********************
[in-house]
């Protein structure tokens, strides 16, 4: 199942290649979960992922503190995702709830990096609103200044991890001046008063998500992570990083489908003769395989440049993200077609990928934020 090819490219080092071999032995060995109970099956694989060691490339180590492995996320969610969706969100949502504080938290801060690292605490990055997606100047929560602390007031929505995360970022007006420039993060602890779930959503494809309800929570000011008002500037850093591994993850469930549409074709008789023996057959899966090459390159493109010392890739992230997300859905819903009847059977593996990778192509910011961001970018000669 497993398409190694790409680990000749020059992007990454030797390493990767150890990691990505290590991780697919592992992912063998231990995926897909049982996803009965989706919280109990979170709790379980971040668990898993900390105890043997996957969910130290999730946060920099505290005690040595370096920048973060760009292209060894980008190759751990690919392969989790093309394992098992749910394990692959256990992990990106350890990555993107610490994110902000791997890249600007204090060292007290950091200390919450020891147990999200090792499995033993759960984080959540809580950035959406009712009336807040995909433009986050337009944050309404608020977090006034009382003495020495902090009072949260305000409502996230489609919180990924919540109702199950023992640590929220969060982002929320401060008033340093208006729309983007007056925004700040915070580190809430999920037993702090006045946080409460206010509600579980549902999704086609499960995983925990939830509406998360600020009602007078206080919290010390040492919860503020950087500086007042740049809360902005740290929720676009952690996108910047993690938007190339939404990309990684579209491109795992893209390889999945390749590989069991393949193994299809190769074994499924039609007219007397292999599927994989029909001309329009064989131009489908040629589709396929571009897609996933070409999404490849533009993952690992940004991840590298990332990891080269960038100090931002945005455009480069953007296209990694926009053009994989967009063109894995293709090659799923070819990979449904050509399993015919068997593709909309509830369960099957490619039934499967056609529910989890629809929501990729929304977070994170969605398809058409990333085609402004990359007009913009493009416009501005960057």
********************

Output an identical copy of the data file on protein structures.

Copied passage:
[in-house]
């Protein structure tokens, strides 16, 4: 199942290649979960992922503190995702709830990096609103200044991890001046008063998500992570990083489908003769395989440049993200077609990928934020 090819490219080092071999032995060995109970099956694989060691490339180590492995996320969610969706969100949502504080938290801060690292605490990055997606100047929560602390007031929505995360970022007006420039993060602890779930959503494809309800929570000011008002500037850093591994993850469930549409074709008789023996057959899966090459390159493109010392890739992230997300859905819903009847059977593996990778192509910011961001970018000669 497993398409190694790409680990000749020059992007990454030797390493990767150890990691990505290590991780697919592992992912063998231990995926897909049982996803009965989706919280109990979170709790379980971040668990898993900390105890043997996957969910130290999730946060920099505290005690040595370096920048973060760009292209060894980008190759751990690919392969989790093309394992098992749910394990692959256990992990990106350890990555993107610490994110902000791997890249600007204090060292007290950091200390919450020891147990999200090792499995033993759960984080959540809580950035959406009712009336807040995909433009986050337009944050309404608020977090006034009382003495020495902090009072949260305000409502996230489609919180990924919540109702199950023992640590929220969060982002929320401060008033340093208006729309983007007056925004700040915070580190809430999920037993702090006045946080409460206010509600579980549902999704086609499960995983925990939830509406998360600020009602007078206080919290010390040492919860503020950087500086007042740049809360902005740290929720676009952690996108910047993690938007190339939404990309990684579209491109795992893209390889999945390749590989069991393949193994299809190769074994499924039609007219007397292999599927994989029909001309329009064989131009489908040629589709396929571009897609996933070409999404490849533009993952690992940004991840590298990332990891080269960038100090931002945005455009480069953007296209990694926009053009994989967009063109894995293709090659799923070819990979449904050509399993015919068997593709909309509830369960099957490619039934499967056609529910989890629809929501990729929304977070994170969605398809058409990333085609402004990359007009913009493009416009501005960057």